Wednesday, February 28, 2007

New Horizons probe Jupiter flyby

The NASA's New Horizons's probe made its closest approach to Jupiter today morning (well, morning in my time zone, that is) on its way to its ultimate destination (Pluto, to be reached in 2015). It sent back some of the best to-date pictures of Jupiter and some of its moons.

The probe also carries a compact disc that stores a file listing the names of some 430000 people who chose to send their name in the space. Were you nerd enough to sign up? Or even to sign up your kids? (By the time the news of probe reaching Pluto hits the media in 2015, my kids will be 16 and 14 years old respectively, and I hope they'll grow to be geeks as their dad is, thus appreciate this).

Snowflake magnified 36000 times

Yes, I'm sort-of obsessed with snowflakes - this is not the first time I blogged about them. Here's a fascinating series of images of a single snowflake, imaged with an electron microscope, ranging in magnification factors from 93x to 36000x.

I often try to explain to my son just how small scale is the molecular structure of the material world that surrounds us, but it's hard to word it so that a 8-year old understands it. As they say, a picture is worth a thousand words, and these breathtaking pictures certainly prove the point.

Friday, February 23, 2007

You still can't write a good novel

My brother-in-law was given the task of writing some integrated-circuitry emulator in C# on his internship job. He's a soon-to-graduate electrical engineer and rather an alien to software development. He was given a book, "Visual C# Step by Step" to supposedly help him along and complained to me how it doesn't really help him in figuring out how to actually write a good program, it just teaches him a programming language.

I told him that if he attended a course in French language, he still wouldn't learn how to write a good novel in French.

He understood the analogy. The problem is - at least if I remember my university years - an awful lot of educators around here don't get it.

Speaking in Vegas

I'll be attending the TheServerSide Java Symposium (TSSJS) in Las Vegas between March 21 and 23. On friday, I'll be speaking about the Java 6 Scripting API. I'll be delivering the same talk on the European TSSJS event organized at the end of the June in Barcelona as well.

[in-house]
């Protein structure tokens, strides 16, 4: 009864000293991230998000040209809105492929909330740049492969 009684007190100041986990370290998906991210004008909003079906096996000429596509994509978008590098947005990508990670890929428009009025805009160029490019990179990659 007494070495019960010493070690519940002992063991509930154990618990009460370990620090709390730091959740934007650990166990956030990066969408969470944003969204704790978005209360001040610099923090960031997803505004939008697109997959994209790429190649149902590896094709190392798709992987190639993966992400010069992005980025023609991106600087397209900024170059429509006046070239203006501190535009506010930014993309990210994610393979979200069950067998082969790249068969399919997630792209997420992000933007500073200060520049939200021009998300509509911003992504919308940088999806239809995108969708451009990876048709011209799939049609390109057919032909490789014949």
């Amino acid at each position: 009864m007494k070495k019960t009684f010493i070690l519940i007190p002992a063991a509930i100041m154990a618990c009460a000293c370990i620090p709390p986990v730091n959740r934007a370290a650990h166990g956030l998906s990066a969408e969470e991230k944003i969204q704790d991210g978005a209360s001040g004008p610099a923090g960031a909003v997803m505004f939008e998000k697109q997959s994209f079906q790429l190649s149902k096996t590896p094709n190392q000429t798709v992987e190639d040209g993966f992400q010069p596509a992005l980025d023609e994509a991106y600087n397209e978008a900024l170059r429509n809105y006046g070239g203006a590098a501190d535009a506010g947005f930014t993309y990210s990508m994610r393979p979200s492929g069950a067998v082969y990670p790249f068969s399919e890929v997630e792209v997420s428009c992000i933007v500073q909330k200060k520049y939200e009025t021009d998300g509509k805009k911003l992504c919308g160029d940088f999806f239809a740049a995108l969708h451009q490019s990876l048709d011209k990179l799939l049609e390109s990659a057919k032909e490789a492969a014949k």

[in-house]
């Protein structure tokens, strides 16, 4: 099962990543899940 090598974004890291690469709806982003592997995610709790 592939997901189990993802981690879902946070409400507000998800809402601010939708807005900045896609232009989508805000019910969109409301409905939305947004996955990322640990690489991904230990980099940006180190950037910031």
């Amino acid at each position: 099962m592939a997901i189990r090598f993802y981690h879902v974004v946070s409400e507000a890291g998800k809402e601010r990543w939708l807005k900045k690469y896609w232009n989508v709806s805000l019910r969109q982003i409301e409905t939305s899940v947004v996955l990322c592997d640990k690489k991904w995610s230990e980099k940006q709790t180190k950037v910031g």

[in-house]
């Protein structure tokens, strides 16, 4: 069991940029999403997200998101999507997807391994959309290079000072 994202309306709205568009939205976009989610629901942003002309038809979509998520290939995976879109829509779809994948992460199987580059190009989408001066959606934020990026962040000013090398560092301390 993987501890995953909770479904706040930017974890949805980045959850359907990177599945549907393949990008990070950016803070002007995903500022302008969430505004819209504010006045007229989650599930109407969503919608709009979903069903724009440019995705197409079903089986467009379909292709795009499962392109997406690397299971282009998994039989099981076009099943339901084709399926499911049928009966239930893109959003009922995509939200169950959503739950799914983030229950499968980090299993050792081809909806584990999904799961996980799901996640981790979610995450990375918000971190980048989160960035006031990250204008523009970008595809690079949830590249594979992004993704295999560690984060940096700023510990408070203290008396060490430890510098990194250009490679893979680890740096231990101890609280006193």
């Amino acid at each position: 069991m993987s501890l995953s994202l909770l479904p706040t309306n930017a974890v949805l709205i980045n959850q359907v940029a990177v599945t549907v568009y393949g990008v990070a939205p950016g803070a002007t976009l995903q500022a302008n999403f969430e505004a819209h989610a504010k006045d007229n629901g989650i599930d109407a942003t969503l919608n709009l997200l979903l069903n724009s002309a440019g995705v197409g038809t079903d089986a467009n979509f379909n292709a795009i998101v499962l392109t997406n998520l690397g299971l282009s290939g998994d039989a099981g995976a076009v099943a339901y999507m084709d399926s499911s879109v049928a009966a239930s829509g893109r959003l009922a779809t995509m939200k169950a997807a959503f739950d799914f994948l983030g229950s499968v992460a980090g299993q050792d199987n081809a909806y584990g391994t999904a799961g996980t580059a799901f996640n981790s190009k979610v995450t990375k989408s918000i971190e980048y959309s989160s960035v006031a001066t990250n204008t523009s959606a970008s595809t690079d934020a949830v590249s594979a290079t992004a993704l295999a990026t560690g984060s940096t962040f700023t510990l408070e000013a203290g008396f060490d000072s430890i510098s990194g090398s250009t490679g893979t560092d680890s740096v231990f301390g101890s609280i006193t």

Monday, February 05, 2007

"Iterators are not intended to be serializable." Huh?

In a recent attempt to reduce my "Unread" mailbox, I went back in it marking as "Read" everything that has been, well, read. So it happened that I stumbled across a bug report I filed with Sun around 7 months ago (yes, that mailbox was deep), and went to see what became of it. You can see it here.
The problem I reported is that various iterator objects shipped with Sun's JRE aren't serializable. Looking at the bug's page, I noticed that the "Evaluation" field has been filled out with:

Iterators are not intended to be serializable. Probably.... Not a Defect.
Wow. Whoever evaluated this wasn't particularly, to put it mildly, in short supply of short-sightedness. In accordance to this, the bug was marked as "Request for Enhancement".
Now please tell me if I see it wrong, and if there never-ever can arise a valid class design where a stateful object maintains certain aspect of its state by keeping an iterator into a collection, and said object should be serializable. At least for lists, the concept can even be emulated by holding a reference to the list object and an index variable, so it definitely doesn't sound like a very unsane idea.
I will admit though that I didn't come across an explicit case of it myself. How did I stumble upon this bug then? Continuations. I had a JavaScript program that had a loop going through a collection with an iterator, and captured a continuation within the loop and subsequently attempted to serialize the continuation. Naturally, the continuation being within a loop, the serialization graph of objects reachable through it contained the iterator. Blam.
Now, this admittedly might sound as a more esoteric case of serializing state that contains an iterator, but really, were I to use a "for" loop with explicit indexing instead of an iterator, it wouldn't have been a problem. Therefore, I can't see serializing an iterator to be such an off-the-wall idea to justify the anonymous Sun mouthpiece saying "Iterators are not intended to be serializable"?